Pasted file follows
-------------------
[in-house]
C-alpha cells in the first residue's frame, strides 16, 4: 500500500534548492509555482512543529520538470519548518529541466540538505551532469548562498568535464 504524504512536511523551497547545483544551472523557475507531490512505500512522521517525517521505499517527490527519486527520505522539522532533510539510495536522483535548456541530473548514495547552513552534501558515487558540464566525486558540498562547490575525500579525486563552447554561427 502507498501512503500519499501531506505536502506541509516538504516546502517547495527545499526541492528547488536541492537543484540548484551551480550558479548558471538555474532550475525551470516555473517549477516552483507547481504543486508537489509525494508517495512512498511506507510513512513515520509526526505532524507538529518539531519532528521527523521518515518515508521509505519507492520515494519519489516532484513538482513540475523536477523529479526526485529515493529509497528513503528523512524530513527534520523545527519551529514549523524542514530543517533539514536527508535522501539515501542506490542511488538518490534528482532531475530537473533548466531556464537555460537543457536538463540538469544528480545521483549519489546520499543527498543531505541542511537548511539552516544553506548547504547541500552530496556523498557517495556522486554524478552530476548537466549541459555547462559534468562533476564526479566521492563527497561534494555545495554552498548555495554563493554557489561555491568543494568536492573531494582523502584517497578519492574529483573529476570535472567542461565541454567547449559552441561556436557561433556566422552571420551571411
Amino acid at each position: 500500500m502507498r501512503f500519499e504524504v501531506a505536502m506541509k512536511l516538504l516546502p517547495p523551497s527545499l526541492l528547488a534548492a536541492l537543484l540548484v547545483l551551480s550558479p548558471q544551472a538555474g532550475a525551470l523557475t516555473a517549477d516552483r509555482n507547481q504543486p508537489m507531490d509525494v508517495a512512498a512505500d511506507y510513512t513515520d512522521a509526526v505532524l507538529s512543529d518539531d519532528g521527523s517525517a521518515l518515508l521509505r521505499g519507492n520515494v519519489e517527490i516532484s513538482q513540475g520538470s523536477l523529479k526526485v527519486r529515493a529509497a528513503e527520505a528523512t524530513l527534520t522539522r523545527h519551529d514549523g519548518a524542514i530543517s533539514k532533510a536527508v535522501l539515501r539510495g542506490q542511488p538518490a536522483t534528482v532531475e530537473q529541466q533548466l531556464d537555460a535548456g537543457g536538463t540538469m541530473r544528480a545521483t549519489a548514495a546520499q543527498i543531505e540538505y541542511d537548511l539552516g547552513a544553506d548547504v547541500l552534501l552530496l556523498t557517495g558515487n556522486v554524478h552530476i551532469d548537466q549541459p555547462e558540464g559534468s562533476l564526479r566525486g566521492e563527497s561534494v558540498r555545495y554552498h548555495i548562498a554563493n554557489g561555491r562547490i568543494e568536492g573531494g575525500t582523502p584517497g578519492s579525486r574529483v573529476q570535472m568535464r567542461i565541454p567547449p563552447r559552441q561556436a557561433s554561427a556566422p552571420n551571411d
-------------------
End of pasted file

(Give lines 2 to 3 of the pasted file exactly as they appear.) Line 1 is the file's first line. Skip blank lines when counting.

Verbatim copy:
C-alpha cells in the first residue's frame, strides 16, 4: 500500500534548492509555482512543529520538470519548518529541466540538505551532469548562498568535464 504524504512536511523551497547545483544551472523557475507531490512505500512522521517525517521505499517527490527519486527520505522539522532533510539510495536522483535548456541530473548514495547552513552534501558515487558540464566525486558540498562547490575525500579525486563552447554561427 502507498501512503500519499501531506505536502506541509516538504516546502517547495527545499526541492528547488536541492537543484540548484551551480550558479548558471538555474532550475525551470516555473517549477516552483507547481504543486508537489509525494508517495512512498511506507510513512513515520509526526505532524507538529518539531519532528521527523521518515518515508521509505519507492520515494519519489516532484513538482513540475523536477523529479526526485529515493529509497528513503528523512524530513527534520523545527519551529514549523524542514530543517533539514536527508535522501539515501542506490542511488538518490534528482532531475530537473533548466531556464537555460537543457536538463540538469544528480545521483549519489546520499543527498543531505541542511537548511539552516544553506548547504547541500552530496556523498557517495556522486554524478552530476548537466549541459555547462559534468562533476564526479566521492563527497561534494555545495554552498548555495554563493554557489561555491568543494568536492573531494582523502584517497578519492574529483573529476570535472567542461565541454567547449559552441561556436557561433556566422552571420551571411
Amino acid at each position: 500500500m502507498r501512503f500519499e504524504v501531506a505536502m506541509k512536511l516538504l516546502p517547495p523551497s527545499l526541492l528547488a534548492a536541492l537543484l540548484v547545483l551551480s550558479p548558471q544551472a538555474g532550475a525551470l523557475t516555473a517549477d516552483r509555482n507547481q504543486p508537489m507531490d509525494v508517495a512512498a512505500d511506507y510513512t513515520d512522521a509526526v505532524l507538529s512543529d518539531d519532528g521527523s517525517a521518515l518515508l521509505r521505499g519507492n520515494v519519489e517527490i516532484s513538482q513540475g520538470s523536477l523529479k526526485v527519486r529515493a529509497a528513503e527520505a528523512t524530513l527534520t522539522r523545527h519551529d514549523g519548518a524542514i530543517s533539514k532533510a536527508v535522501l539515501r539510495g542506490q542511488p538518490a536522483t534528482v532531475e530537473q529541466q533548466l531556464d537555460a535548456g537543457g536538463t540538469m541530473r544528480a545521483t549519489a548514495a546520499q543527498i543531505e540538505y541542511d537548511l539552516g547552513a544553506d548547504v547541500l552534501l552530496l556523498t557517495g558515487n556522486v554524478h552530476i551532469d548537466q549541459p555547462e558540464g559534468s562533476l564526479r566525486g566521492e563527497s561534494v558540498r555545495y554552498h548555495i548562498a554563493n554557489g561555491r562547490i568543494e568536492g573531494g575525500t582523502p584517497g578519492s579525486r574529483v573529476q570535472m568535464r567542461i565541454p567547449p563552447r559552441q561556436a557561433s554561427a556566422p552571420n551571411d